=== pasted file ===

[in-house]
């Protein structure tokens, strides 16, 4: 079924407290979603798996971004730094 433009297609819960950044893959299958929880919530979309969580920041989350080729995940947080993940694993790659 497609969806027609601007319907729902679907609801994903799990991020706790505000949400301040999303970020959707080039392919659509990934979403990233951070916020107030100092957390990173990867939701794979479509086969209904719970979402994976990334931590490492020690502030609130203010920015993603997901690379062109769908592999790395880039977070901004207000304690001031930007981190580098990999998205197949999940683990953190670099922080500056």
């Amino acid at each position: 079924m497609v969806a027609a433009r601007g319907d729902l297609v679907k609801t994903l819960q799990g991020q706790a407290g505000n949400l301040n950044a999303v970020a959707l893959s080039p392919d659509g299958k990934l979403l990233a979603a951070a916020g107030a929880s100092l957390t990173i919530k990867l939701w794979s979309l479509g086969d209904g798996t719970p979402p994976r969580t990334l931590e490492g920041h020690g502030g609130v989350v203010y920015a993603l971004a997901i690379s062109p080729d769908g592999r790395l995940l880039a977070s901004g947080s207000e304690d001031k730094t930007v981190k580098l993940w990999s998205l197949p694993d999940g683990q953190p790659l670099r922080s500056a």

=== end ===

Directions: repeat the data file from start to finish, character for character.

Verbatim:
[in-house]
């Protein structure tokens, strides 16, 4: 079924407290979603798996971004730094 433009297609819960950044893959299958929880919530979309969580920041989350080729995940947080993940694993790659 497609969806027609601007319907729902679907609801994903799990991020706790505000949400301040999303970020959707080039392919659509990934979403990233951070916020107030100092957390990173990867939701794979479509086969209904719970979402994976990334931590490492020690502030609130203010920015993603997901690379062109769908592999790395880039977070901004207000304690001031930007981190580098990999998205197949999940683990953190670099922080500056």
């Amino acid at each position: 079924m497609v969806a027609a433009r601007g319907d729902l297609v679907k609801t994903l819960q799990g991020q706790a407290g505000n949400l301040n950044a999303v970020a959707l893959s080039p392919d659509g299958k990934l979403l990233a979603a951070a916020g107030a929880s100092l957390t990173i919530k990867l939701w794979s979309l479509g086969d209904g798996t719970p979402p994976r969580t990334l931590e490492g920041h020690g502030g609130v989350v203010y920015a993603l971004a997901i690379s062109p080729d769908g592999r790395l995940l880039a977070s901004g947080s207000e304690d001031k730094t930007v981190k580098l993940w990999s998205l197949p694993d999940g683990q953190p790659l670099r922080s500056a």